Reduce the pain of switching to gain more customers

One of the best things to come out of the 2015 WWDC keynote from a marketing perspective wasn’t Apple’s streaming music service. It wasn’t new Apple Watch functionality, or any of the dozens of other features.

What caught my eye was Apple’s announcement of an Android app… to help you switch to an iPhone:


“Just download the Move to iOS app to wirelessly switch from your Android device to your new iOS device. It securely transfers your contacts, message history, camera photos and videos, web bookmarks, mail accounts, calendars, wallpaper, and DRM-free songs and books. And it will help you rebuild your app library, too. Any free apps you used — like Facebook and Twitter — are suggested for download from the App Store. And your paid apps are added to your iTunes Wish List.”

Think about this for a moment. Apple has made a concierge to guide you through the process of switching away from a competing ecosystem by reducing as much friction as possible.

Now consider your own marketing. Do you have a service or a product explicitly built for the purposes of helping potential customers leave your competitors?

Software as above is an obvious candidate for a concierge service. Even physical goods can have this functionality, though. There’s a difference between publishing a video about important steps to take before replacing a refrigerator and doing it for the customer. The former reduces friction only a little; the latter reduces significantly more friction because the customer doesn’t have to do it. Apple’s Android app reduces the things the customer has to do.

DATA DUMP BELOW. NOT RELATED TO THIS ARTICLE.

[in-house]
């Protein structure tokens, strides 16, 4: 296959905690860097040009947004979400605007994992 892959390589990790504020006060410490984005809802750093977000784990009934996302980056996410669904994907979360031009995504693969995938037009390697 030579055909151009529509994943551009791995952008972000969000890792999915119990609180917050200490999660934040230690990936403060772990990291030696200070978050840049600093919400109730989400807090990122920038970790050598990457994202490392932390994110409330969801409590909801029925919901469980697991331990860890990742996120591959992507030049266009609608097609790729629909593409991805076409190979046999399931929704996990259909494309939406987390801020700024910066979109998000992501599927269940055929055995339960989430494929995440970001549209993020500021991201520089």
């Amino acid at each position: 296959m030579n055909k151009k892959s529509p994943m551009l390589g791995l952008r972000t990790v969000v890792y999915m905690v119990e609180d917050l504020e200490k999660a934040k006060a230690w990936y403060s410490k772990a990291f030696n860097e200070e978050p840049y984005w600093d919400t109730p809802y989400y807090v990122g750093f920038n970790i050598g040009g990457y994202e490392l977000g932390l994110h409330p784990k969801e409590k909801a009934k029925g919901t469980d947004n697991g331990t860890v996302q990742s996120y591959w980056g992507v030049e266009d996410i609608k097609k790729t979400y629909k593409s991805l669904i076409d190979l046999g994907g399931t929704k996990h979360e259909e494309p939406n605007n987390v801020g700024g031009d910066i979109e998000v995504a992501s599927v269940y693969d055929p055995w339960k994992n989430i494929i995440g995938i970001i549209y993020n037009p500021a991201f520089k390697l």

If you understand the pain points customers encounter when switching from a competitor to you today, you have a roadmap for easing those pains. How can you reduce friction and mitigate inconvenience? How much can you do for your prospective customer on their behalf?

It’s equally important to interview your current customers and ask them why they haven’t switched to a competitor. What do you do right? If you find that only one or two tenuous threads are all that stand between you and a mad rush for the exits, shore up your products and services to be better, to reduce the reasons to switch in the first place.

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Do what you say to say what you do

If you can’t do it, you shouldn’t sell it. This is a challenge that an incredible number of organizations face in their sales and marketing processes. Marketers go out and make wild promises about capabilities that don’t exist in the product. Sales professionals convince people to sign on the dotted line for something that won’t be ready for months, if not years.

Inevitably, the customer finds broken promises. At best, they forgive and live with what they do have in hand. At worst, they very publicly call you out for not living up to your promises.

Do what you say to say what you do.

Got a product or service? Your sales and marketing teams should be proficient in the use of the product and have had hands on experience with it. No, if you sell elaborate medical devices, your sales team doesn’t have to perform actual surgery on someone – but it wouldn’t be a bad idea for them to try it on a medical cadaver, would it?

When was the last time your marketers shadowed your manufacturing staff or your customer service staff for a day?